June 10 - A two day meeting to discuss EU reforms comes to an end in Sweden. Sonia Legg looks at the challenges the leaders face following damaging European elections.
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It's not exactly a sinking ship but the European Union did take a hit below the waterline in the elections last month.
The success of extremist parties has left leaders floundering.
The UK's David Cameron had already been calling for reform - the vote gave his message extra weight.
He and several colleagues, including German Chancellor Angela Merkel, have been considering a new course during a two-day sojorn at the Swedish Prime Minister's country residence.
SOUNDBITE)(English) BRITISH PRIME MINISTER, DAVID CAMERON, SAYING:
"If we can achieve reforms, if we can demonstrate openness, competitiveness, flexibility, less interference, reform, people that are capable of taking the European Union forward in that direction, that will be helpful, and obviously if the European Union doesn't go in that direction, that will be unhelpful."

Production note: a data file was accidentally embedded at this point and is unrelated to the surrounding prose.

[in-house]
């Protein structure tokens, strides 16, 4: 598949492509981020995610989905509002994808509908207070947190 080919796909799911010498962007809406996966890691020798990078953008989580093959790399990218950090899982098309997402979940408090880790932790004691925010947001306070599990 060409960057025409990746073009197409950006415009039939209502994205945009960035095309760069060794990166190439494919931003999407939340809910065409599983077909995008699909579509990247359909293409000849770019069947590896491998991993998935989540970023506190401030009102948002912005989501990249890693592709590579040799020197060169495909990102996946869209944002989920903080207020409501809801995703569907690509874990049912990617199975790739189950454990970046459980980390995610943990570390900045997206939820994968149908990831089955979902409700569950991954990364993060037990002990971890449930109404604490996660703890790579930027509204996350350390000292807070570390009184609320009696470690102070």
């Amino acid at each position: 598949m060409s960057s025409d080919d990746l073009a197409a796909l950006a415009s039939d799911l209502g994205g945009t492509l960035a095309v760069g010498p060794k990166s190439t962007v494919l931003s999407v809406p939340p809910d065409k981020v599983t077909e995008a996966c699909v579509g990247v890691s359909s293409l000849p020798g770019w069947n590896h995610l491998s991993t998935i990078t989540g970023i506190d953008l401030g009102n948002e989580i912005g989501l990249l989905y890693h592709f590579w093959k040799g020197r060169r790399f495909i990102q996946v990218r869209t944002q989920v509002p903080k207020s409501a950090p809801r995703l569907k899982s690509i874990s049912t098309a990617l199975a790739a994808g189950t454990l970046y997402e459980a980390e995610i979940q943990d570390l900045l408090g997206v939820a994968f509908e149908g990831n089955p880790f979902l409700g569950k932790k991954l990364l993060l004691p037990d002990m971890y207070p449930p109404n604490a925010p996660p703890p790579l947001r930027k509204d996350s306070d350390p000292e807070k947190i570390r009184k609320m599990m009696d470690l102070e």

Who'll be the next European Commission President was top of the agenda.
Jean-Claude Juncker is no longer a certainty.
(SOUNDBITE)(German) GERMAN CHANCELLOR, ANGELA MERKEL, SAYING:
"We've all said that personalities weren't the focus of our discussions, but that what we want to do is what there has been so little of so far, and that is to talk about content, about what is important for the citizens of Europe."
But Merkel did reaffirm her support for the former Luxembourg Prime Minister - despite elements of the British media seemingly set on blackening his name.
Some of their reports haven't gone down well in parts of Europe.
IG's Alastair McCaig says Cameron needs to tread carefully when it comes to his reform agenda.
SOUNDBITE ALASTAIR MCCAIG, IG, SAYING:
"I think it is going to be difficult for David Cameron to russell up enough support to get this pushed through but I think he is making a pertinent point as far as the decision-making process is concerned and there shouldn't be an automated change of leadership. We are already relatively unpopular as far as mainland Europe is concerned, as far as intervening in actions, and I dare say this will again rile the likes of the French for instance."
The UK said the talks were "constructive but not resolved"
Cameron knows he mustn't rock the boat or Merkel may not be so keen to help renegotiate the UK's relationship with Europe.
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